FBI Director Christopher Wray says the bureau is making policy changes following an internal watchdog report.
In December, the DOJ's inspector general disclosed several "serious performance failures" with regard to some of the FBI's Foreign Intelligence Surveillance Act court applications during its investigation into Russian election interference.
According to an order released by the FISA court last month, the DOJ believes at least two of the four FISA applications used to surveil former Trump campaign adviser Carter Page contained "material misstatements and omissions."
The DOJ concluded "there was insufficient predication to establish probable cause to believe that Page was acting as an agent of a foreign power." As such, it deemed the court's authorizations of those applications invalid.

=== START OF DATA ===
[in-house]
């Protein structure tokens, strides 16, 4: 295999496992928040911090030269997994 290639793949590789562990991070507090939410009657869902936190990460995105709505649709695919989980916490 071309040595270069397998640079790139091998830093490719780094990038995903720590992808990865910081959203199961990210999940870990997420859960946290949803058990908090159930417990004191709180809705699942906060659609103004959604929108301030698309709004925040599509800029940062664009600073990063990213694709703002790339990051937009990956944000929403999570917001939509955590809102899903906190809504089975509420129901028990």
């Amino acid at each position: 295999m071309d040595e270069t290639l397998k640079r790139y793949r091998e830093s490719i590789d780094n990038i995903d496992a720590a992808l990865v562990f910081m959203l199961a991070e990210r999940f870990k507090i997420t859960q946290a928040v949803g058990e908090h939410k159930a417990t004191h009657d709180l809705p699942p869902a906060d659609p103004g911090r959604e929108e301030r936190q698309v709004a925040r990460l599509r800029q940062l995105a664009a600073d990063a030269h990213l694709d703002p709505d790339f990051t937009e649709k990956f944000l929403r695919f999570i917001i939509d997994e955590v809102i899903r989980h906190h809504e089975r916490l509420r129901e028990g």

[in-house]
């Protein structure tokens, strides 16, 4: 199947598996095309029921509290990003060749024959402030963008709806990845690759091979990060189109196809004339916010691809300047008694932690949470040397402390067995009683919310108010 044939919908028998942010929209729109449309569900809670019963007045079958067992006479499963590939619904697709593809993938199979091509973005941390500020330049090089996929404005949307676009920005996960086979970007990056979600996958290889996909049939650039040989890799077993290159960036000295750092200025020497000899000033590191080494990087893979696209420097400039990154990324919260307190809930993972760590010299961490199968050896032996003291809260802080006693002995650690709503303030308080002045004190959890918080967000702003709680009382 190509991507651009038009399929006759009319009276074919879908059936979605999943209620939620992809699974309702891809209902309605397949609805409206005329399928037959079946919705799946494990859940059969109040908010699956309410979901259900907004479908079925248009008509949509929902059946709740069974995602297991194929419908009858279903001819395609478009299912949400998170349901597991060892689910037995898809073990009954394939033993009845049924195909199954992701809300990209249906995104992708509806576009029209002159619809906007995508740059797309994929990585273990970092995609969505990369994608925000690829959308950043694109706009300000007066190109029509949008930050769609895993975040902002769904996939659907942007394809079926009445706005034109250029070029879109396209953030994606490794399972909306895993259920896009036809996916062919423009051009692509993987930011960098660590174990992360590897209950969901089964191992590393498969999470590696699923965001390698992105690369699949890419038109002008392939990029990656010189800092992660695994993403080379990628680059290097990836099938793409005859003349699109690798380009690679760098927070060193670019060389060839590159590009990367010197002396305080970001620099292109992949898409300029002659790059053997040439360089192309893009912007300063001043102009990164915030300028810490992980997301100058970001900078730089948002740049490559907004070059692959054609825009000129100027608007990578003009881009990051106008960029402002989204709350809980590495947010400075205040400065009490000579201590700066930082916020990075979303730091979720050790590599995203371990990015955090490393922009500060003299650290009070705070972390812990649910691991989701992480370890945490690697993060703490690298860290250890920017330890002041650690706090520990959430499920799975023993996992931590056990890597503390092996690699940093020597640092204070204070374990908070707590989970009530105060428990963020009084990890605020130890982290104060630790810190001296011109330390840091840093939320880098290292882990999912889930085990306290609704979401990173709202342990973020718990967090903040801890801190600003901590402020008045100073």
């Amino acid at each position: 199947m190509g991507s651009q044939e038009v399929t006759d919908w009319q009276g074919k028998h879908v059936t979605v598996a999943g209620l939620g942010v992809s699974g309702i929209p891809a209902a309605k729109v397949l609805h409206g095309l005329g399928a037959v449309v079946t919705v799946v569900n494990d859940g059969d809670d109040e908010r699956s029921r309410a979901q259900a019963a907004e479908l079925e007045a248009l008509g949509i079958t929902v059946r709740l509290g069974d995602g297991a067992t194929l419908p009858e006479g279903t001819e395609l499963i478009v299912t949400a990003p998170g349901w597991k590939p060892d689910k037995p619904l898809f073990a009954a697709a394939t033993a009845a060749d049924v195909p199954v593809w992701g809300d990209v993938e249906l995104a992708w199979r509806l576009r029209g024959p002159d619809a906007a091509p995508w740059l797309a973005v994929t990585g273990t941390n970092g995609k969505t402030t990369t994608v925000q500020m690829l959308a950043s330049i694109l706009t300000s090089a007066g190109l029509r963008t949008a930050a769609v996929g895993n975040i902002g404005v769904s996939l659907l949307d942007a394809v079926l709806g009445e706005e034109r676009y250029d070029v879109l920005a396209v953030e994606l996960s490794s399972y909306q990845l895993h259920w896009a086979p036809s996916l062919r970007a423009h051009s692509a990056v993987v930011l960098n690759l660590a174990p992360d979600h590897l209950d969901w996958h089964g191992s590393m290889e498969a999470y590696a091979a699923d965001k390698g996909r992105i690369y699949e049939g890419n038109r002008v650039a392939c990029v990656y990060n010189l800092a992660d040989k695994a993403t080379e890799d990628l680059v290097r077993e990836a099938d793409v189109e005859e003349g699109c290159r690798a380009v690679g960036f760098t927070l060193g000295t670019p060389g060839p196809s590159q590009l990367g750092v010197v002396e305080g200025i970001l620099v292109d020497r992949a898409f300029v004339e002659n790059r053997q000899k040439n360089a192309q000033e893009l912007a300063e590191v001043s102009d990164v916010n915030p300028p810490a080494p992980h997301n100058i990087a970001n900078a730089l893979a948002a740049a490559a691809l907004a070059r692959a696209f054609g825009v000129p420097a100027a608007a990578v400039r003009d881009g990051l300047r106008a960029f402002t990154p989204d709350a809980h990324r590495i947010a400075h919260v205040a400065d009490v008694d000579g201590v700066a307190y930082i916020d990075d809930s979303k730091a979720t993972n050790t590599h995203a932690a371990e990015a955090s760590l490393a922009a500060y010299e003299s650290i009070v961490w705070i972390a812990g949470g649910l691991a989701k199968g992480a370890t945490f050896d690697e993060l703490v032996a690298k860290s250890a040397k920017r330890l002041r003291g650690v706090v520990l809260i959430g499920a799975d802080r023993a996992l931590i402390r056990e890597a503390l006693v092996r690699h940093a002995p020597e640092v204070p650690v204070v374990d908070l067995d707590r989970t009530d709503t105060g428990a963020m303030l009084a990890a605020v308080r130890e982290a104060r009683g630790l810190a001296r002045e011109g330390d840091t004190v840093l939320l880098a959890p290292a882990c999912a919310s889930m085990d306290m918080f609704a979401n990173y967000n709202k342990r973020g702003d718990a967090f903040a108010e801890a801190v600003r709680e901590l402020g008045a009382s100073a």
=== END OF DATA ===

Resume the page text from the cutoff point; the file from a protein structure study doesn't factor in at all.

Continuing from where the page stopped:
On Wednesday, Wray testified before Congress for the first time since the inspector general report was released. He told lawmakers that the report describes conduct he considers "unacceptable and unrepresentative of who we are as an institution."
Republican lawmakers placed much of the blame for those failures on Wray, saying the FBI violated Page's civil rights.
U.S. Rep. Jim Jordan told Wray, "What took place in this report is way past constructive criticism."
Wray, who has led the FBI since 2017, defended the bureau and the FISA process, saying it's essential to "stay ahead of the threat or we're all going to regret it." He told the committee about more than 40 reforms in response to the inspector general report, including more training for how to apply for FISA warrants.
But Republicans said those changes aren't enough, suggesting even stricter FISA guidelines. Wray said the bureau would have to be careful in considering the proposals to avoid "unintended consequences."
Contains footage from CNN.